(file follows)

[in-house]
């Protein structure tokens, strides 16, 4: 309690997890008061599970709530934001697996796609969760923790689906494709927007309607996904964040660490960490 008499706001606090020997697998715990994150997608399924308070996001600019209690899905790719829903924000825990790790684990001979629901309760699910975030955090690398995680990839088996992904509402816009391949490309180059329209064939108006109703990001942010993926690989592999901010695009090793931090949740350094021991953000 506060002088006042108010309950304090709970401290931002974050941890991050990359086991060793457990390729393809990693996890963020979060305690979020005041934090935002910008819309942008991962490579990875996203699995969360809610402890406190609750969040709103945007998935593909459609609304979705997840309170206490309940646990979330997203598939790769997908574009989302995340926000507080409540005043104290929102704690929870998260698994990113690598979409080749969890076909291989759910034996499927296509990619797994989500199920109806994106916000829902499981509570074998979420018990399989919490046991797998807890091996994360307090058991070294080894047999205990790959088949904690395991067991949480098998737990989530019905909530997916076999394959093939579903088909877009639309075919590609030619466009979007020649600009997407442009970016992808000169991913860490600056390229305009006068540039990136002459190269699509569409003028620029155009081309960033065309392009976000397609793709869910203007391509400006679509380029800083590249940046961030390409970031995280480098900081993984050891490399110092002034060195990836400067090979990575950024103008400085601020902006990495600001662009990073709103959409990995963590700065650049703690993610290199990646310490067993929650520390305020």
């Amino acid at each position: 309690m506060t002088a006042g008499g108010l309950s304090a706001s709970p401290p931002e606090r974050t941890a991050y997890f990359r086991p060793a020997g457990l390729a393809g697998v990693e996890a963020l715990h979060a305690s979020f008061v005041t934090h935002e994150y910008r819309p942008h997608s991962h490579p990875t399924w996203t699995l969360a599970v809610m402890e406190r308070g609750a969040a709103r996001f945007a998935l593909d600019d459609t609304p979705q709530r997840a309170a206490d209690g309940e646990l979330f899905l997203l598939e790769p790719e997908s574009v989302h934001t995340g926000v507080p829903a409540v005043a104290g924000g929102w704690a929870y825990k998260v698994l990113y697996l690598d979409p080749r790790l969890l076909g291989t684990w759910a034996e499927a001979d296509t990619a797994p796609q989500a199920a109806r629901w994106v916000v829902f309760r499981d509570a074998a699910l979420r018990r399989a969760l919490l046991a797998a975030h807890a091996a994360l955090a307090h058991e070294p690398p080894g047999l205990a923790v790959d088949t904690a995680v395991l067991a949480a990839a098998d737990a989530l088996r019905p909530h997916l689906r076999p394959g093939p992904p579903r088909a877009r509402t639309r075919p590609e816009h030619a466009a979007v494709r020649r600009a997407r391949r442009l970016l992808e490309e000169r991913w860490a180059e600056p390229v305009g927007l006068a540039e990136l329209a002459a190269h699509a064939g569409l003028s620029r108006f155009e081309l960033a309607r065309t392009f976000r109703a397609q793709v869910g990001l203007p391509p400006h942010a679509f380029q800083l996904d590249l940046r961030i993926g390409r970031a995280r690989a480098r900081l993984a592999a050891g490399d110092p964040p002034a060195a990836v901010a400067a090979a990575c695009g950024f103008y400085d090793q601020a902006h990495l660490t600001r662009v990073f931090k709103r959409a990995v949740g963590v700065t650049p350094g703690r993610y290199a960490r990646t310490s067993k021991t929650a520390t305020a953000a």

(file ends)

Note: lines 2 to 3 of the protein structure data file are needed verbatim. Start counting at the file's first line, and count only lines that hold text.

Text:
């Protein structure tokens, strides 16, 4: 309690997890008061599970709530934001697996796609969760923790689906494709927007309607996904964040660490960490 008499706001606090020997697998715990994150997608399924308070996001600019209690899905790719829903924000825990790790684990001979629901309760699910975030955090690398995680990839088996992904509402816009391949490309180059329209064939108006109703990001942010993926690989592999901010695009090793931090949740350094021991953000 506060002088006042108010309950304090709970401290931002974050941890991050990359086991060793457990390729393809990693996890963020979060305690979020005041934090935002910008819309942008991962490579990875996203699995969360809610402890406190609750969040709103945007998935593909459609609304979705997840309170206490309940646990979330997203598939790769997908574009989302995340926000507080409540005043104290929102704690929870998260698994990113690598979409080749969890076909291989759910034996499927296509990619797994989500199920109806994106916000829902499981509570074998979420018990399989919490046991797998807890091996994360307090058991070294080894047999205990790959088949904690395991067991949480098998737990989530019905909530997916076999394959093939579903088909877009639309075919590609030619466009979007020649600009997407442009970016992808000169991913860490600056390229305009006068540039990136002459190269699509569409003028620029155009081309960033065309392009976000397609793709869910203007391509400006679509380029800083590249940046961030390409970031995280480098900081993984050891490399110092002034060195990836400067090979990575950024103008400085601020902006990495600001662009990073709103959409990995963590700065650049703690993610290199990646310490067993929650520390305020």
């Amino acid at each position: 309690m506060t002088a006042g008499g108010l309950s304090a706001s709970p401290p931002e606090r974050t941890a991050y997890f990359r086991p060793a020997g457990l390729a393809g697998v990693e996890a963020l715990h979060a305690s979020f008061v005041t934090h935002e994150y910008r819309p942008h997608s991962h490579p990875t399924w996203t699995l969360a599970v809610m402890e406190r308070g609750a969040a709103r996001f945007a998935l593909d600019d459609t609304p979705q709530r997840a309170a206490d209690g309940e646990l979330f899905l997203l598939e790769p790719e997908s574009v989302h934001t995340g926000v507080p829903a409540v005043a104290g924000g929102w704690a929870y825990k998260v698994l990113y697996l690598d979409p080749r790790l969890l076909g291989t684990w759910a034996e499927a001979d296509t990619a797994p796609q989500a199920a109806r629901w994106v916000v829902f309760r499981d509570a074998a699910l979420r018990r399989a969760l919490l046991a797998a975030h807890a091996a994360l955090a307090h058991e070294p690398p080894g047999l205990a923790v790959d088949t904690a995680v395991l067991a949480a990839a098998d737990a989530l088996r019905p909530h997916l689906r076999p394959g093939p992904p579903r088909a877009r509402t639309r075919p590609e816009h030619a466009a979007v494709r020649r600009a997407r391949r442009l970016l992808e490309e000169r991913w860490a180059e600056p390229v305009g927007l006068a540039e990136l329209a002459a190269h699509a064939g569409l003028s620029r108006f155009e081309l960033a309607r065309t392009f976000r109703a397609q793709v869910g990001l203007p391509p400006h942010a679509f380029q800083l996904d590249l940046r961030i993926g390409r970031a995280r690989a480098r900081l993984a592999a050891g490399d110092p964040p002034a060195a990836v901010a400067a090979a990575c695009g950024f103008y400085d090793q601020a902006h990495l660490t600001r662009v990073f931090k709103r959409a990995v949740g963590v700065t650049p350094g703690r993610y290199a960490r990646t310490s067993k021991t929650a520390t305020a953000a």